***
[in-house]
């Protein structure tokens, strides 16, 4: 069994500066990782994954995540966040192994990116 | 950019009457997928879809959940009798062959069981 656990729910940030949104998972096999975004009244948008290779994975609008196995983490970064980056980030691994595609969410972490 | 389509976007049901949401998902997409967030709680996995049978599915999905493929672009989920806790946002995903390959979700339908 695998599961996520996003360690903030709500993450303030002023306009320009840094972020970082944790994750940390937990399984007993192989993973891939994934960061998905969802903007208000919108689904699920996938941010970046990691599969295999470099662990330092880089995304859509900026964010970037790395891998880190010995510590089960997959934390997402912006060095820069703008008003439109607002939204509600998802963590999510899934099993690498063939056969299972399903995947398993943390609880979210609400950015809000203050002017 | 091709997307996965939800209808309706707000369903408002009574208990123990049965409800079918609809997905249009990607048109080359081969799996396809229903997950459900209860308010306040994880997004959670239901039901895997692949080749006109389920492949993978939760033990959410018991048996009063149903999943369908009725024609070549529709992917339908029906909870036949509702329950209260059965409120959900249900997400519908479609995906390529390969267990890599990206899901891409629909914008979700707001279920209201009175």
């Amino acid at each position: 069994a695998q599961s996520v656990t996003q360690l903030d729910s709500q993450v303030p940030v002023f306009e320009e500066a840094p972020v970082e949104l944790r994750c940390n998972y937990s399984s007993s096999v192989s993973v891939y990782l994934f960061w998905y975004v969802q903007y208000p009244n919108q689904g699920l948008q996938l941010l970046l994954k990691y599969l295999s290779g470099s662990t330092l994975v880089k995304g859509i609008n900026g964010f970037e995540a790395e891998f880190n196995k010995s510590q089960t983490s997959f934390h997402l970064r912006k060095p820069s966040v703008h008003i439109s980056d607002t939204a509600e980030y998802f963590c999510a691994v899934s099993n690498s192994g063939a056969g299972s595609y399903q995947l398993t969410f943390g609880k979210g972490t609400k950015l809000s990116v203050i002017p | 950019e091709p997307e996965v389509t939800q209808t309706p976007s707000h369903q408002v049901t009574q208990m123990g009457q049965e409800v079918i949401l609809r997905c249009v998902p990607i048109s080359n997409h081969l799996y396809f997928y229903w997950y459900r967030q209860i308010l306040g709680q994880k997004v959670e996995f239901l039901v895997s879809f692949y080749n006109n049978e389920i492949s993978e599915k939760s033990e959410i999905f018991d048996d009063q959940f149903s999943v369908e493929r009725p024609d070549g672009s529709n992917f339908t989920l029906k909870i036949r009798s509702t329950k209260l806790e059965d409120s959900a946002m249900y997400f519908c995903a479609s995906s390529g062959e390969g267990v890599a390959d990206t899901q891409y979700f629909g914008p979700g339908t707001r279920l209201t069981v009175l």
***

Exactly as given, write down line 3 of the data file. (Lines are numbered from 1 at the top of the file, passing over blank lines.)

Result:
């Amino acid at each position: 069994a695998q599961s996520v656990t996003q360690l903030d729910s709500q993450v303030p940030v002023f306009e320009e500066a840094p972020v970082e949104l944790r994750c940390n998972y937990s399984s007993s096999v192989s993973v891939y990782l994934f960061w998905y975004v969802q903007y208000p009244n919108q689904g699920l948008q996938l941010l970046l994954k990691y599969l295999s290779g470099s662990t330092l994975v880089k995304g859509i609008n900026g964010f970037e995540a790395e891998f880190n196995k010995s510590q089960t983490s997959f934390h997402l970064r912006k060095p820069s966040v703008h008003i439109s980056d607002t939204a509600e980030y998802f963590c999510a691994v899934s099993n690498s192994g063939a056969g299972s595609y399903q995947l398993t969410f943390g609880k979210g972490t609400k950015l809000s990116v203050i002017p | 950019e091709p997307e996965v389509t939800q209808t309706p976007s707000h369903q408002v049901t009574q208990m123990g009457q049965e409800v079918i949401l609809r997905c249009v998902p990607i048109s080359n997409h081969l799996y396809f997928y229903w997950y459900r967030q209860i308010l306040g709680q994880k997004v959670e996995f239901l039901v895997s879809f692949y080749n006109n049978e389920i492949s993978e599915k939760s033990e959410i999905f018991d048996d009063q959940f149903s999943v369908e493929r009725p024609d070549g672009s529709n992917f339908t989920l029906k909870i036949r009798s509702t329950k209260l806790e059965d409120s959900a946002m249900y997400f519908c995903a479609s995906s390529g062959e390969g267990v890599a390959d990206t899901q891409y979700f629909g914008p979700g339908t707001r279920l209201t069981v009175l």